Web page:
HC Deb 12 November 1908 vol 196 cc530-2

I beg to ask the Under-Secretary of State for the Colonies whether he will lay upon the Table the High Commissioner's Report of his inquiry into the allegations made against the Pacific Phosphate Company, and also a copy of the leases and licences obtained by the company on the guano phosphate island, Paanopa.

The hon. Member also had the following Questions down on the same subject:—

To ask the Under-Secretary of State for the Colonies whether he is aware that the Pacific Phosphate Company, of which Lord Stanmore, an ex-Commissioner of the Western Pacific, is chairman, holds on a nominal payment a valuable guano phosphate concession in the Gilbert Islands, Western Pacific; whether his attention has been called to the allegations that have been made that, by a system of unjust taxation, ill-treatment of natives, and general mal-administration, Colonial officials have assisted the interests of this company, and that these allegations have never been thoroughly and independently investigated; and whether he proposes to hold any inquiry into the matter.

To ask the Under-Secretary of State for the Colonies, with reference to the two inquiries into the allegations impugning the Pacific Phosphate Company and the connivance of the Colonial officials, whether he is aware that both were held after long delay; that, in the first inquiry, the complainants' witnesses were not present; that the second inquiry was made by the High Commissioner alone, and not on the spot; and will he explain why the Colonial Office has refused to publish the same.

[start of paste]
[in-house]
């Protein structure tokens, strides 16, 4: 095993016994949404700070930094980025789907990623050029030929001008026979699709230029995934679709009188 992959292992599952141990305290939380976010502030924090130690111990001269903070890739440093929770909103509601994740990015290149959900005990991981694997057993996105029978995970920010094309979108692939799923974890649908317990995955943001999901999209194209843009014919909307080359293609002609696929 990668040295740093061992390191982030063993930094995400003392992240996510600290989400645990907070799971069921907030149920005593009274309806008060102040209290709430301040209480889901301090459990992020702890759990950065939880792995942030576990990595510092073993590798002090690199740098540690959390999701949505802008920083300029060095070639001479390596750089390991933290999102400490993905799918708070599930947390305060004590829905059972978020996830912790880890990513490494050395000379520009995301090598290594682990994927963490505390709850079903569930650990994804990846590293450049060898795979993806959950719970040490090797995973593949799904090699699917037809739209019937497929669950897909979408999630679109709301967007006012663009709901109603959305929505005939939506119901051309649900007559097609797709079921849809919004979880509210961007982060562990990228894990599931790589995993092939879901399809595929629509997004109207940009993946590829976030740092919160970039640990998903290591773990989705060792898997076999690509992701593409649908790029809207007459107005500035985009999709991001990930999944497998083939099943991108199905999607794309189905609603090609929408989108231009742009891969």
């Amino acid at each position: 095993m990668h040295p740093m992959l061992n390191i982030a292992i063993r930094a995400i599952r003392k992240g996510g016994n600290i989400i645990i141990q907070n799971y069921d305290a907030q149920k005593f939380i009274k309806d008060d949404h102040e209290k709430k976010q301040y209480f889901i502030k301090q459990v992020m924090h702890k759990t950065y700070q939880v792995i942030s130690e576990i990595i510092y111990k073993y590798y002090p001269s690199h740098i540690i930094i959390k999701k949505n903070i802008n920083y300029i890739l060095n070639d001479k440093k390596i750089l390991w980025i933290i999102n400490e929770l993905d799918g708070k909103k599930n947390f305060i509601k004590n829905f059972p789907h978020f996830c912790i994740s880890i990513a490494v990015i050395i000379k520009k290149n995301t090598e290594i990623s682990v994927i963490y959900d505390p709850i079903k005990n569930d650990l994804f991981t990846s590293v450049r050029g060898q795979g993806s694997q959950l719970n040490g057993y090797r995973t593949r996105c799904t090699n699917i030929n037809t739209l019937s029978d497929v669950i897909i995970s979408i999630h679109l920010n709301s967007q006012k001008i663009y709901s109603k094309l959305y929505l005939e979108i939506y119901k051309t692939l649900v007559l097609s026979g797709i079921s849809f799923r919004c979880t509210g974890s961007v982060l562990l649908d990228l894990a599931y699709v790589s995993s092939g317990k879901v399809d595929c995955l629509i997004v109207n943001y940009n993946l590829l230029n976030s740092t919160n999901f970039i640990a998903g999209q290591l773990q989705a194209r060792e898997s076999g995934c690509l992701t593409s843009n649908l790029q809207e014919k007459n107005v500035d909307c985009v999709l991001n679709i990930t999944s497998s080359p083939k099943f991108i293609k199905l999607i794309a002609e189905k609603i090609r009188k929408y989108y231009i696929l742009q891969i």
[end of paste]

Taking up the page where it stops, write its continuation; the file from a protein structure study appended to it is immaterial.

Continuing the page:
To ask the Under-Secretary of State for the Colonies whether he will explain why the Government have disclaimed responsibility for the Gilbert Island natives being deprived of their guano phosphate property on the ground that Paanopa was not then British territory, seeing that some years before the Pacific Islands Company obtained any lease of those phosphate beds Paanopa had come under British rule through a treaty with Germany, which divided that portion of the Pacific between the two Powers.


I will answer together the four Questions of my hon. friend on the subject. The Pacific Phosphate Company occupies Ocean Island (the native name of which is Paanopa) on a licence under which the company pays a royalty of 6d. per ton on the phosphates exported. This royalty, which now amounts to more than £3,000 a year, has hitherto been paid to the Imperial Exchequer, but arrangements have been made by which it will in future be paid to the Government of the Gilbert and Ellice Islands Protectorate. I shall be happy to communicate copies of the licences to my hon. friend, but the Secretary of State doubts whether they are of sufficient public interest to justify their being laid before Parliament. Ocean Island did not become part of His Majesty's Dominions under the Anglo-German agreement of 1886, but was annexed in 1900. A report concerning the only allegations against the company which have reached the Secretary of State is being laid on the Table. The earlier inquiry to which my hon. friend refers related to other islands in the Gilbert group, and had nothing to do with the Pacific Phosphate Company, or with Ocean Island.


Is the right hon. Gentleman aware that this company get a lease from the natives practically under false pretences during the time the island was under the protection of the British Government, although the flag had not actually been hoisted, and that—


Order, order. The hon. Member had better put the Question on the Paper.